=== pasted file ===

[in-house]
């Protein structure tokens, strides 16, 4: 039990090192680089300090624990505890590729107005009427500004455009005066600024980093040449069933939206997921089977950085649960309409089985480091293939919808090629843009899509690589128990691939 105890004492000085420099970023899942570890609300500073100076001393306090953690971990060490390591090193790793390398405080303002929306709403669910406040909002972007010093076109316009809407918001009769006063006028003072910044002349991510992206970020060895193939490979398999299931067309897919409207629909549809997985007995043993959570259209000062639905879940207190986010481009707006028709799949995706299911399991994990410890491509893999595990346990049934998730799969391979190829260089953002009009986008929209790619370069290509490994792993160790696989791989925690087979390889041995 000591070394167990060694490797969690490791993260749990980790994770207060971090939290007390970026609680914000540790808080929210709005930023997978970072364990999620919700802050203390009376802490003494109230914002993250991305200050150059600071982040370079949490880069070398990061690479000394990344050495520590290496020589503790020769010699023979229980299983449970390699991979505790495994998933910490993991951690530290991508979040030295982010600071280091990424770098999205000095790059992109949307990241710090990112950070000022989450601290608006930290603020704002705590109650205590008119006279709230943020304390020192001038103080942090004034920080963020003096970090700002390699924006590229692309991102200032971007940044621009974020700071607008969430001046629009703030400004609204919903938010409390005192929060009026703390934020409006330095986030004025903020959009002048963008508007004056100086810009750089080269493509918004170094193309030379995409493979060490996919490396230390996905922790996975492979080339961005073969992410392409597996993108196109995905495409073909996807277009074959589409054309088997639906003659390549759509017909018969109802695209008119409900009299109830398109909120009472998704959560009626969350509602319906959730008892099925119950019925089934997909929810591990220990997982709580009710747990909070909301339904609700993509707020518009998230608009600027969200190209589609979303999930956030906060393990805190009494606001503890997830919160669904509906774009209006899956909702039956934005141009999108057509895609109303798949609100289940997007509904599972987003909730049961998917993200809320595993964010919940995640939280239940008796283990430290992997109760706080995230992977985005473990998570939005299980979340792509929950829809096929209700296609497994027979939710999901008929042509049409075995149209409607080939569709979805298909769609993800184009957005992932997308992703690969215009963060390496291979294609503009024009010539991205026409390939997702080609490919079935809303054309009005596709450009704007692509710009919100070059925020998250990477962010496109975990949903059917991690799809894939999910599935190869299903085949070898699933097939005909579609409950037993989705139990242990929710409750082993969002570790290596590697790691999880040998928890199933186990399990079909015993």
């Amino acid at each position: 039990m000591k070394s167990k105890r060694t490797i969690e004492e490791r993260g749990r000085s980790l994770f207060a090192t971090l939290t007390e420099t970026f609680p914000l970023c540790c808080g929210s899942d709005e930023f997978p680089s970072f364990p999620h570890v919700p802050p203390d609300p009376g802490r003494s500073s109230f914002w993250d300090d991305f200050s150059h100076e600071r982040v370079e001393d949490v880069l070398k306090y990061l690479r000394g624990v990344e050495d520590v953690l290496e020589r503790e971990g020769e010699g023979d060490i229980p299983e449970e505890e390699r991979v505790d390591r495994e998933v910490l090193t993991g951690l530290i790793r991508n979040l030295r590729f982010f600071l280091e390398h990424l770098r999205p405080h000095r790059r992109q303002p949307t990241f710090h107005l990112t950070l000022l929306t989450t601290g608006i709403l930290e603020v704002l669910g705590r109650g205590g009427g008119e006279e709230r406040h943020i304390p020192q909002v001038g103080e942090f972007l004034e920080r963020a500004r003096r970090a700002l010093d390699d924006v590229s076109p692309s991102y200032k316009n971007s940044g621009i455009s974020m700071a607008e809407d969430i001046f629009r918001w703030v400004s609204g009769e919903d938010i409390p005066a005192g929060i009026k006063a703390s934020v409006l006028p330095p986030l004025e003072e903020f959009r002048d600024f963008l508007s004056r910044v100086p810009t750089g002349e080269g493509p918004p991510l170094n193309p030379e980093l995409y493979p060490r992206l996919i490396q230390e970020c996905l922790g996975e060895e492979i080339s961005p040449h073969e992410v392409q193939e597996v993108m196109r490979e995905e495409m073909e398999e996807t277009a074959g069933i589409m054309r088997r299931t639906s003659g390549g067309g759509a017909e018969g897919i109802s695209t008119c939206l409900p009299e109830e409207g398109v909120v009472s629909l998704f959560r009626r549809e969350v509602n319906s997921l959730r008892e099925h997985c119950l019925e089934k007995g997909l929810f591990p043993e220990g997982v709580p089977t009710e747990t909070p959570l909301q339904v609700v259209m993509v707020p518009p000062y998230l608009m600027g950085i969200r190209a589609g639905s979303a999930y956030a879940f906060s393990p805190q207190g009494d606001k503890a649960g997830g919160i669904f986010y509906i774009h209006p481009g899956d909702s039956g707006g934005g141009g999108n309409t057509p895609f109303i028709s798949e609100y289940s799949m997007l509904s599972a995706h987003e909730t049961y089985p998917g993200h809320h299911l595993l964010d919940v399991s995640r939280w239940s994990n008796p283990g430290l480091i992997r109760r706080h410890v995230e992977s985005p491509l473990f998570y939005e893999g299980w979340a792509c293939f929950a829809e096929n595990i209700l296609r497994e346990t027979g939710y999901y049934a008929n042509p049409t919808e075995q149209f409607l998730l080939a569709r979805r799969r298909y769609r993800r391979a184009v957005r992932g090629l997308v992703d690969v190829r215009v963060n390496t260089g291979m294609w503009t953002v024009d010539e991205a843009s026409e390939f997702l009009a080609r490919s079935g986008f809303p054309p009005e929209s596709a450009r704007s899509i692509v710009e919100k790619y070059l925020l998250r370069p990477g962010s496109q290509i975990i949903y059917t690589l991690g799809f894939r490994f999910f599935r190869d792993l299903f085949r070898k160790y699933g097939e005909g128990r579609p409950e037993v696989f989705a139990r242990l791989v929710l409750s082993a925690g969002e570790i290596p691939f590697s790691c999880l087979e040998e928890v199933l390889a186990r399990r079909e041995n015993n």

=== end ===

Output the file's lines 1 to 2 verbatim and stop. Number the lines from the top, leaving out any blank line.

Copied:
[in-house]
């Protein structure tokens, strides 16, 4: 039990090192680089300090624990505890590729107005009427500004455009005066600024980093040449069933939206997921089977950085649960309409089985480091293939919808090629843009899509690589128990691939 105890004492000085420099970023899942570890609300500073100076001393306090953690971990060490390591090193790793390398405080303002929306709403669910406040909002972007010093076109316009809407918001009769006063006028003072910044002349991510992206970020060895193939490979398999299931067309897919409207629909549809997985007995043993959570259209000062639905879940207190986010481009707006028709799949995706299911399991994990410890491509893999595990346990049934998730799969391979190829260089953002009009986008929209790619370069290509490994792993160790696989791989925690087979390889041995 000591070394167990060694490797969690490791993260749990980790994770207060971090939290007390970026609680914000540790808080929210709005930023997978970072364990999620919700802050203390009376802490003494109230914002993250991305200050150059600071982040370079949490880069070398990061690479000394990344050495520590290496020589503790020769010699023979229980299983449970390699991979505790495994998933910490993991951690530290991508979040030295982010600071280091990424770098999205000095790059992109949307990241710090990112950070000022989450601290608006930290603020704002705590109650205590008119006279709230943020304390020192001038103080942090004034920080963020003096970090700002390699924006590229692309991102200032971007940044621009974020700071607008969430001046629009703030400004609204919903938010409390005192929060009026703390934020409006330095986030004025903020959009002048963008508007004056100086810009750089080269493509918004170094193309030379995409493979060490996919490396230390996905922790996975492979080339961005073969992410392409597996993108196109995905495409073909996807277009074959589409054309088997639906003659390549759509017909018969109802695209008119409900009299109830398109909120009472998704959560009626969350509602319906959730008892099925119950019925089934997909929810591990220990997982709580009710747990909070909301339904609700993509707020518009998230608009600027969200190209589609979303999930956030906060393990805190009494606001503890997830919160669904509906774009209006899956909702039956934005141009999108057509895609109303798949609100289940997007509904599972987003909730049961998917993200809320595993964010919940995640939280239940008796283990430290992997109760706080995230992977985005473990998570939005299980979340792509929950829809096929209700296609497994027979939710999901008929042509049409075995149209409607080939569709979805298909769609993800184009957005992932997308992703690969215009963060390496291979294609503009024009010539991205026409390939997702080609490919079935809303054309009005596709450009704007692509710009919100070059925020998250990477962010496109975990949903059917991690799809894939999910599935190869299903085949070898699933097939005909579609409950037993989705139990242990929710409750082993969002570790290596590697790691999880040998928890199933186990399990079909015993």